Interpretive Dance

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The preacher stood behind the pulpit of Grace Baptist Church in Mableton, Georgia and said, “Catholics are cat-holics, which means they are wholly given to the cat.” I think he was trying to say cats were evil, suspicious creatures so anyone given wholly to the cat must be evil and suspicious, too. Since he apparently wasn’t interested in the actual definition (catholic means universal in Greek), the actual truth would take a backseat to his truth. Honestly, I have no idea what the man meant by this other than general “we’re good, they’re bad” rhetoric. 

I heard these nonsensical statements along with “I don’t trust electricity. Anything that can travel through wires has got to be dangerous,” from an Independent Baptist preacher years ago. I had just started going to Grace Baptist Church (the irony is not lost on me) and honestly, had no clue about God, Jesus, Christianity, or anything else to do with religion. I was a teenager at a formative and influential age being taught a hostile, suspicious, and sometimes hate-filled version of Christianity. Worse than that, I was being taught how make the bible justify this kind of nonsense. The church, and those like it, used a specific kind of cherry-picking interpretation that created doctrines and ‘Thus says the Lord” kinds of statements by taking things out of their context.

Fast forward six or seven years and I’m in college at Mercer University studying hermeneutics (an academic word for interpretation) and learning how people develop this kind of thinking. Move ahead another dozen years and I get an advanced course on the same thing in seminary. And what I learned is that most anyone can use most anything to justify what they want or feel they need to believe. That doesn’t mean it’s a good interpretation or even a rational interpretation but when it comes to religion, many people are driven by fear and comfort over rationality. What makes sense to them may or may not make sense to anyone else, but they will fight tooth and nail to defend it.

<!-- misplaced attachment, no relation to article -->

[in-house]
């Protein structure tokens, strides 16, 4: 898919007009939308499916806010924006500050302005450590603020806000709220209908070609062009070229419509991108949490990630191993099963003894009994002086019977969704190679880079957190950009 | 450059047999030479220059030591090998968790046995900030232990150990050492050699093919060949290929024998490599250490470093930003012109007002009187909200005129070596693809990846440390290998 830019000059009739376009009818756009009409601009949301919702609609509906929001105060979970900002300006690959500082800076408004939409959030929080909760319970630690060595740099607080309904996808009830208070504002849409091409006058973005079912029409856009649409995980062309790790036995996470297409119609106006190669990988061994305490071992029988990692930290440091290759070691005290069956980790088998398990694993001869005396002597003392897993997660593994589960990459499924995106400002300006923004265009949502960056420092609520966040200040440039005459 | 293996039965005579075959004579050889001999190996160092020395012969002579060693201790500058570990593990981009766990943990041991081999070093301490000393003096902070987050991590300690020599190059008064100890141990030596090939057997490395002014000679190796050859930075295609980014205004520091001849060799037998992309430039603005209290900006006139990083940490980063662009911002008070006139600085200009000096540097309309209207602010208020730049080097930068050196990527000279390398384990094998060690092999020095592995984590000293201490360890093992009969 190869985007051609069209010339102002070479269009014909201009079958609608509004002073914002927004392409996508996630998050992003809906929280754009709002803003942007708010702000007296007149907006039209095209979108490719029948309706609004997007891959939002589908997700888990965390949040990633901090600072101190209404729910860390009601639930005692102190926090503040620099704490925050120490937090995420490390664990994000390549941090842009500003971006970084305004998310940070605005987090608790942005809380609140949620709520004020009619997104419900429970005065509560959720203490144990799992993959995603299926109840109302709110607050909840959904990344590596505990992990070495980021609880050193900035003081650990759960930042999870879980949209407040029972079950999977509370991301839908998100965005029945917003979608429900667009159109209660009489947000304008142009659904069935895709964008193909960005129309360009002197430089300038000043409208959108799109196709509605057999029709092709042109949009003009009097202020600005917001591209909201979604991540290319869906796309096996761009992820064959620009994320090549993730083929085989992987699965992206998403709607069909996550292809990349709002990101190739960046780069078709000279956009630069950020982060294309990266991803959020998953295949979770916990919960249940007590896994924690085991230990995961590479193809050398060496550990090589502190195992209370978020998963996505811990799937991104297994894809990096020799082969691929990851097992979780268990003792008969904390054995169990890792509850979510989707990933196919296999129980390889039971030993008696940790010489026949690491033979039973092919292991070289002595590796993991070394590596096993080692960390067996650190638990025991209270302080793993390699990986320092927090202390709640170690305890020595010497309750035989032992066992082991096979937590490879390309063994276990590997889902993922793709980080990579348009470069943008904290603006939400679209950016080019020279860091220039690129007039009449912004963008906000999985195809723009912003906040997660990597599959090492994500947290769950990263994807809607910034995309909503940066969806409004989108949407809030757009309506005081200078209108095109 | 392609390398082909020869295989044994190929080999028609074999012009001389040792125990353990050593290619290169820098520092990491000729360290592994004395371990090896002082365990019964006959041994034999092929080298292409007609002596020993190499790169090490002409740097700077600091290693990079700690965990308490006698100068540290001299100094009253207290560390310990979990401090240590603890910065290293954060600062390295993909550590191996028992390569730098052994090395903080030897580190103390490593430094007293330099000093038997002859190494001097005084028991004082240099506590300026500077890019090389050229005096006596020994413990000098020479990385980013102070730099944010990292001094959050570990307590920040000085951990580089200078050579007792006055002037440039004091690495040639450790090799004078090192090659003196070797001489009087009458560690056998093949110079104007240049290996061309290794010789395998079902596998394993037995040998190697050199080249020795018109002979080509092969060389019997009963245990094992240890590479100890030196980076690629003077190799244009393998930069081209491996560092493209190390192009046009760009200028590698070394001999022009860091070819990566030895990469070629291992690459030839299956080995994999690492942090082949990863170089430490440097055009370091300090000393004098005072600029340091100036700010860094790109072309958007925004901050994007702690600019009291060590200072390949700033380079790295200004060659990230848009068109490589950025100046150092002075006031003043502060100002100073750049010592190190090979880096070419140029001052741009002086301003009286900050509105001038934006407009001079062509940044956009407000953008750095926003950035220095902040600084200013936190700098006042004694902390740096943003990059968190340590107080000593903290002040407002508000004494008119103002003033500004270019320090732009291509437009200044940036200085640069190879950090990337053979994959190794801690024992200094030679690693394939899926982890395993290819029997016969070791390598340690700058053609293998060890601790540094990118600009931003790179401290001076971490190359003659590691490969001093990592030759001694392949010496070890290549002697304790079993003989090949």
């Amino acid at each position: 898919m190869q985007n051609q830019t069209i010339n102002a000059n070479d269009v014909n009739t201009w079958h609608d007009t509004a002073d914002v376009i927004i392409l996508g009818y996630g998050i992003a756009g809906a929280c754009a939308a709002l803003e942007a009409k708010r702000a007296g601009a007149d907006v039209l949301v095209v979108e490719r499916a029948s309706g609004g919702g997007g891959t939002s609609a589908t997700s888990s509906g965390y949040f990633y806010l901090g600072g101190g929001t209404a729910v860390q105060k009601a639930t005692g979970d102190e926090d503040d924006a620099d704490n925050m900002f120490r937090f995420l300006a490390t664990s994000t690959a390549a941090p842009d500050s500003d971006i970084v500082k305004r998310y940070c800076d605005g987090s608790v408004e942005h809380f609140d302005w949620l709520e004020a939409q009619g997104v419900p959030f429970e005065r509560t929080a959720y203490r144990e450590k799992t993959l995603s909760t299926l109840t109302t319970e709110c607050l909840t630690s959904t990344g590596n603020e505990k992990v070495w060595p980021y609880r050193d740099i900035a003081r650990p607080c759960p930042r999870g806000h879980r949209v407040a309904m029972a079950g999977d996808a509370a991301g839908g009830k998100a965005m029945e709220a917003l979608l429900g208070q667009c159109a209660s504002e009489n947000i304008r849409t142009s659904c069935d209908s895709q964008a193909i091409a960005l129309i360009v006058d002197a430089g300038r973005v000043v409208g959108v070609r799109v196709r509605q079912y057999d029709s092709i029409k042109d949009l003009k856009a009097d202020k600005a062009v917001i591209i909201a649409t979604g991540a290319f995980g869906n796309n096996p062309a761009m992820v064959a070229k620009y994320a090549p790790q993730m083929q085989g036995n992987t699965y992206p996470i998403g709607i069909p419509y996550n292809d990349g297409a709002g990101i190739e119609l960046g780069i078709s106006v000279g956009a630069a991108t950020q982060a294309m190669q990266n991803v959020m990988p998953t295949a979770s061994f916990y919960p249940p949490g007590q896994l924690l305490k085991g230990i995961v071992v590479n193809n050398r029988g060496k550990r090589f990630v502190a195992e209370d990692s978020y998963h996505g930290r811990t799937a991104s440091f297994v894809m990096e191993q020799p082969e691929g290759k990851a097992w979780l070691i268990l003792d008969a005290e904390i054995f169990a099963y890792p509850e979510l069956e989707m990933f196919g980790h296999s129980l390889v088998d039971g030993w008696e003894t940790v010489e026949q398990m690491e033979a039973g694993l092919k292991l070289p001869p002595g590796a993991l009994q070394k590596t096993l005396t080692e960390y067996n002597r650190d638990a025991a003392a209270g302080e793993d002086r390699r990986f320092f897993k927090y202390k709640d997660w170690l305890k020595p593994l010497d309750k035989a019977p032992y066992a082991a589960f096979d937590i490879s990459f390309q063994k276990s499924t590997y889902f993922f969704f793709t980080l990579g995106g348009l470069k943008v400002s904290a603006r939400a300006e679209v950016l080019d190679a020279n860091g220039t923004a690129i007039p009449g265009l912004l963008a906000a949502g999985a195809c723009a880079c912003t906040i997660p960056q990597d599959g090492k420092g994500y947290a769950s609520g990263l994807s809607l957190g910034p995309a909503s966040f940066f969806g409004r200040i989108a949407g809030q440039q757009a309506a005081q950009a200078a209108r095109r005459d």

Interpretation has always been (even in biblical times) as much art as science. The same two people can read a passage and come up with two very different understandings of it depending on what they already believe. No one comes to the text with a completely open mind. No one can see without the bias of their experience. In ancient times, people accepted this and while we see the history we want to justify the things we believe, there were many interpretations of the bible’s meaning and many ways of arriving at it. 

So, what am I getting at with all this?

In a roundabout way I am saying we all come to follow Jesus from different places for different reasons. We bring those reasons with us every time we open the bible, sit in a Sunday school class, hear a sermon, or simple think about our beliefs. We all interpret the bible differently and all have different ways of coming to those interpretations. It would be impossible to for anyone to see God without the bias of our experience. With that in mind, shouldn’t we be less judgmental of others for arriving at different conclusions than we do? Shouldn’t we withhold anger, aggression, and hatred from those who see the world differently? Do you have to agree with them? No. Do you have to love them? Yes. 

Learn. Seek. Explore faith. Experience God. But don’t use that experience or the interpretation of it to harm others.